Last week was the Specialty Leader Business Meeting, which is always held in conjunction with the GME Selection Board. If you want to see the following Powerpoint decks, they are available on the Medical Corps Sharepoint Site (pick your e-mail CAC certificate or it won’t open for you):
- DHA Organizational Update
- Finding Joy in Work
- GME Interdependency Brief
- GME Overview
- Military Unique Curriculum
- PERS Pearls
I would post them, but the one about DHA is labelled “for internal use only” and there are too many authors of the other ones to get permission to post them on the blog. Because of all the change going on, I wanted to call attention to their availability.
There was a recent Government Accountability Office (GAO) report released that talks about the structure and deployment of military medicine. Here are the 1 page summary and full report, but a summary of its findings is:
The military departments each have their own processes to determine their operational medical personnel requirements; however, their planning processes to meet those requirements do not consider the use of all medical personnel or the full cost of military personnel. Specifically:
- The Department of Defense (DOD) has not assessed the suitability of federal civilians and contractors to meet operational medical personnel requirements. Federal civilians and contractors play key roles in supporting essential missions, i.e. providing operational assistance via combat support. Military department officials expressed a preference for using military personnel and cited possible difficulties in securing federal civilian and contractor interest in such positions. An assessment of the suitability of federal civilians and contractors could provide options for meeting operational medical personnel requirements.
- When determining the balance of active and reserve component medical personnel, the military departments’ processes generally do not consider full personnel costs, including education and benefits. Specifically, officials stated that the Army and the Navy do not consider personnel costs in their assessment of the appropriate balance between active and reserve personnel, and the Air Force’s analysis had some limitations. DOD policy states that workforce decisions must be made with an awareness of the full costs. Further, in a 2013 report, DOD identified the cost of unit manning, training, and equipping as one of five factors that play a key role in decisions concerning the mix of active and reserve component forces. By developing full cost information for active and reserve component medical personnel, DOD can better ensure an appropriate and cost-effective mix of personnel.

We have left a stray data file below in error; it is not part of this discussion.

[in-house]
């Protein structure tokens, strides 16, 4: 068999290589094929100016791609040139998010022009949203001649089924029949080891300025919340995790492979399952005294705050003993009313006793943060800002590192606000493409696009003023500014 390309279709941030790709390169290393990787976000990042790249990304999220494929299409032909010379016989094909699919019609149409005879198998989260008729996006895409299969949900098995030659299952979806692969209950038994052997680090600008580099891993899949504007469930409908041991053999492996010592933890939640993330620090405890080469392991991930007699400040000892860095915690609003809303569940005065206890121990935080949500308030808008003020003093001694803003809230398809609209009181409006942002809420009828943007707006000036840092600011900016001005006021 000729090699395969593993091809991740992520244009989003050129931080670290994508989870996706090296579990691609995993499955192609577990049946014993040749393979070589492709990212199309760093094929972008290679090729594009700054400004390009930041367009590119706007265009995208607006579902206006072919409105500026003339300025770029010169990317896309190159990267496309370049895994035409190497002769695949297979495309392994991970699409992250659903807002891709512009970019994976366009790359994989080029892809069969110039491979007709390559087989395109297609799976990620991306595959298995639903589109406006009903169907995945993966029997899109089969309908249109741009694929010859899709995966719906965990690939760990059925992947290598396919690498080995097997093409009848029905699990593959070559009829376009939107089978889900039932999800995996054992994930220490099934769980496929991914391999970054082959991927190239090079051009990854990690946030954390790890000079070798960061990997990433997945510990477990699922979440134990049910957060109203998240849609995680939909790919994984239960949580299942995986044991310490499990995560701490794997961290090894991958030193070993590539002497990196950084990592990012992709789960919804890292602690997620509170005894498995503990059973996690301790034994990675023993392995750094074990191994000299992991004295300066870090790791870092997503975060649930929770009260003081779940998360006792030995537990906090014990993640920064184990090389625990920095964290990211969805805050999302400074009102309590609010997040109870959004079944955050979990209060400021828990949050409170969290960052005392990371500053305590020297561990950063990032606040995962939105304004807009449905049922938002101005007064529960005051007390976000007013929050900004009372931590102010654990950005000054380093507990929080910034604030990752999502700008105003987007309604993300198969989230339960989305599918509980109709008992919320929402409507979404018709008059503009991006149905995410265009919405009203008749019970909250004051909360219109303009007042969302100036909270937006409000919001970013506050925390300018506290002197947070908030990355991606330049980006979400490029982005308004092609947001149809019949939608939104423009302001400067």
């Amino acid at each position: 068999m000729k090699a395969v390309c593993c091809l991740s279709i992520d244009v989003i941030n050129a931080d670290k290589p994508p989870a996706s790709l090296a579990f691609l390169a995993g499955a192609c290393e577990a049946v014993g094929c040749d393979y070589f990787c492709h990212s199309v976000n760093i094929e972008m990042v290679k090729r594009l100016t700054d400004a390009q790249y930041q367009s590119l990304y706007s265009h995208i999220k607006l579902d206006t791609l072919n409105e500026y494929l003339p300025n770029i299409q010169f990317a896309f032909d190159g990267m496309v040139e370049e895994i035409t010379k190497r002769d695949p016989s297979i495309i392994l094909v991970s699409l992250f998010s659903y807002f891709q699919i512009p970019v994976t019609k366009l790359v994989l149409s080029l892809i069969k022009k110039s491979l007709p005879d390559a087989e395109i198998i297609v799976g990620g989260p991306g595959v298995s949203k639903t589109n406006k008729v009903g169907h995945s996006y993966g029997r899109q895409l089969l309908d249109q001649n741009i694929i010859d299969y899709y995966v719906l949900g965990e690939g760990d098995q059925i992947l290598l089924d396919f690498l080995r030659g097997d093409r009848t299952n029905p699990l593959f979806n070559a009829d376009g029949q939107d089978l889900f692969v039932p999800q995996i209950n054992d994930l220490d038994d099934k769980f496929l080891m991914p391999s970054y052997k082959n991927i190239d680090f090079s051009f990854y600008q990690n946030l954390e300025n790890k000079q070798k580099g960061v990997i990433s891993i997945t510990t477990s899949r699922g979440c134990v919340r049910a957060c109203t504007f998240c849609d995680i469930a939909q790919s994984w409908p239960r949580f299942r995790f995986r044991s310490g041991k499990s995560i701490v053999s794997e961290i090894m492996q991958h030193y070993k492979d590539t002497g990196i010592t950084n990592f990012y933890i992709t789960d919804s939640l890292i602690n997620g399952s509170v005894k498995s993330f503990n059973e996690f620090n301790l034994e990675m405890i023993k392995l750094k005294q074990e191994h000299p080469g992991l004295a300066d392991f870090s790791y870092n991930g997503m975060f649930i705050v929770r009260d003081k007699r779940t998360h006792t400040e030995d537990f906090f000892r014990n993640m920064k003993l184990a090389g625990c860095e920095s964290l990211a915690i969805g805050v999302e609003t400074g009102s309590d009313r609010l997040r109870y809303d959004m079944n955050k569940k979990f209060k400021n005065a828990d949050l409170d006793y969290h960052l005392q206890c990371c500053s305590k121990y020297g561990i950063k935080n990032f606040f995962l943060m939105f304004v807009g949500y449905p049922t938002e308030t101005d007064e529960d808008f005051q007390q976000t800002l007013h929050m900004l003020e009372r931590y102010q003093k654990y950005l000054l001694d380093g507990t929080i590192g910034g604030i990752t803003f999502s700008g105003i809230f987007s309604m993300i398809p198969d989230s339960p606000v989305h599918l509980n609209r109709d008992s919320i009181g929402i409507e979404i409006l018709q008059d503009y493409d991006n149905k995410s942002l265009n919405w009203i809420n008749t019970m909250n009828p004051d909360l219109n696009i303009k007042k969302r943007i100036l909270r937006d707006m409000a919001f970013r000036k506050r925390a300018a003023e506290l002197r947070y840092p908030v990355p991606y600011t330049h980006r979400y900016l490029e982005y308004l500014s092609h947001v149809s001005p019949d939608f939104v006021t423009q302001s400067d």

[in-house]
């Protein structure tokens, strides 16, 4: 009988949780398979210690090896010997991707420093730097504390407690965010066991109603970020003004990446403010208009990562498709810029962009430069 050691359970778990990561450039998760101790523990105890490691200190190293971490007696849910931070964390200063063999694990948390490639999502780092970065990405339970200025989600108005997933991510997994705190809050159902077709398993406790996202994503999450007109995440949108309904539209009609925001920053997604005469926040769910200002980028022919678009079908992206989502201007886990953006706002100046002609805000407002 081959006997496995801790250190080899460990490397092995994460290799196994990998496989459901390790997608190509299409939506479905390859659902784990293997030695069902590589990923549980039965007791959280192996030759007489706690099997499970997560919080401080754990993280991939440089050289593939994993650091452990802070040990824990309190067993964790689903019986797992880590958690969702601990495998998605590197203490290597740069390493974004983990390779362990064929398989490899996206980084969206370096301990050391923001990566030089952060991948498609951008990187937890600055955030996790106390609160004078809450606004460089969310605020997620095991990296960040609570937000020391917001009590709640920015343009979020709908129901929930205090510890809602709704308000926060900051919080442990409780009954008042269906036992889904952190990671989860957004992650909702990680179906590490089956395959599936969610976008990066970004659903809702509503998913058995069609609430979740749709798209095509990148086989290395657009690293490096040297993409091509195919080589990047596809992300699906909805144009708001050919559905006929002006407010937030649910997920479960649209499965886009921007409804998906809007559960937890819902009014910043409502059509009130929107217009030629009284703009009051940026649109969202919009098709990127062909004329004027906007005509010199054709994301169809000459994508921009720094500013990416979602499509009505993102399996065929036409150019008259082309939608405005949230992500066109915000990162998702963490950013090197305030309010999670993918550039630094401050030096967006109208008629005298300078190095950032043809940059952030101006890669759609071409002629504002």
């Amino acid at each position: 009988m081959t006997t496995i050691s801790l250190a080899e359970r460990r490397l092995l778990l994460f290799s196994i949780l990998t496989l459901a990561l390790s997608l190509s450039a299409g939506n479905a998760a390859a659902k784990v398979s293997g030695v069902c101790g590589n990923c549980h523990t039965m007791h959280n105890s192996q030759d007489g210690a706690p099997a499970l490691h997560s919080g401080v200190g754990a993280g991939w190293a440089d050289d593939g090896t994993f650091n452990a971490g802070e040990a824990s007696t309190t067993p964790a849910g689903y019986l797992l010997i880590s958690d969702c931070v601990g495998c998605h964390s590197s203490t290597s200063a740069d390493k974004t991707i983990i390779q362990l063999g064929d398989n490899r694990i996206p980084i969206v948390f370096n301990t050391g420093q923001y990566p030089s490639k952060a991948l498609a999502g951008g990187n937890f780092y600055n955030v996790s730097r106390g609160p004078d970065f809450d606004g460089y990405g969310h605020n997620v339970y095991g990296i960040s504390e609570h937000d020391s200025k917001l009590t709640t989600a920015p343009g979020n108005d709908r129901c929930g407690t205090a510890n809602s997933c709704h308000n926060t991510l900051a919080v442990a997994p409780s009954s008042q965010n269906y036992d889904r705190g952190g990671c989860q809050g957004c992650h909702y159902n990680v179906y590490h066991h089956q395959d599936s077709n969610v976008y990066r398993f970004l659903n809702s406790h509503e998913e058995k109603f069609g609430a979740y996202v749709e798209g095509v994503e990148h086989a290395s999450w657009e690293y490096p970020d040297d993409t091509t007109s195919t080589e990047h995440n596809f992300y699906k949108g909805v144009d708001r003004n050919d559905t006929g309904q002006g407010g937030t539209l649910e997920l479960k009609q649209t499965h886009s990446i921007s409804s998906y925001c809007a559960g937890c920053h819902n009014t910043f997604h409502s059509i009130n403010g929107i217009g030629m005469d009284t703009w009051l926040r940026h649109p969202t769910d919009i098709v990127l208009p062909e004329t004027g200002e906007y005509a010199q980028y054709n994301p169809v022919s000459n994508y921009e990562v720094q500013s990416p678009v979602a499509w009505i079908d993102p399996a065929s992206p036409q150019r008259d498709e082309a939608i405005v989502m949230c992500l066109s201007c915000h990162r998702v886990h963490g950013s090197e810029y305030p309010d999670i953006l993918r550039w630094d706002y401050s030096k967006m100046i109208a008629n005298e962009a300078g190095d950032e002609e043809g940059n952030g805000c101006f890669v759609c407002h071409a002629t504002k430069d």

The military departments have taken actions, such as establishing policies and procedures, to assess the appropriate workforce mix for beneficiary care within Military Treatment Facilities (MTFs), but challenges remain. The military departments distribute military personnel across the MTFs and then use policies and procedures to consider risks, costs, and benefits to determine how to fill the remaining positions with federal civilians and contractors. However, a number of challenges, including lengthy hiring and contracting processes and federal civilian hiring freezes affect DOD’s ability to use federal civilians and contractors. For example, senior officials at each of the six MTFs that GAO spoke with cited challenges with the federal civilian hiring process, and five of six MTFs cited challenges with the contracting process. As a result, senior officials from five of six MTFs reported discontinuing some services and referring patients to DOD’s TRICARE network of private sector providers or Veterans Affairs facilities. The Military Health System (MHS) is also preparing for the phased transfer of administrative responsibility for MTFs to the Defense Health Agency (DHA), including management of the MTF workforce. According to GAO’s report on agency reform efforts, strategic workforce planning should precede any staff realignments or downsizing. However, according to a senior official, the DHA has not developed a strategic workforce plan. Without developing such a plan, the DHA may continue to face the same challenges experienced by the military departments in executing an appropriate and efficient workforce mix at its MTFs.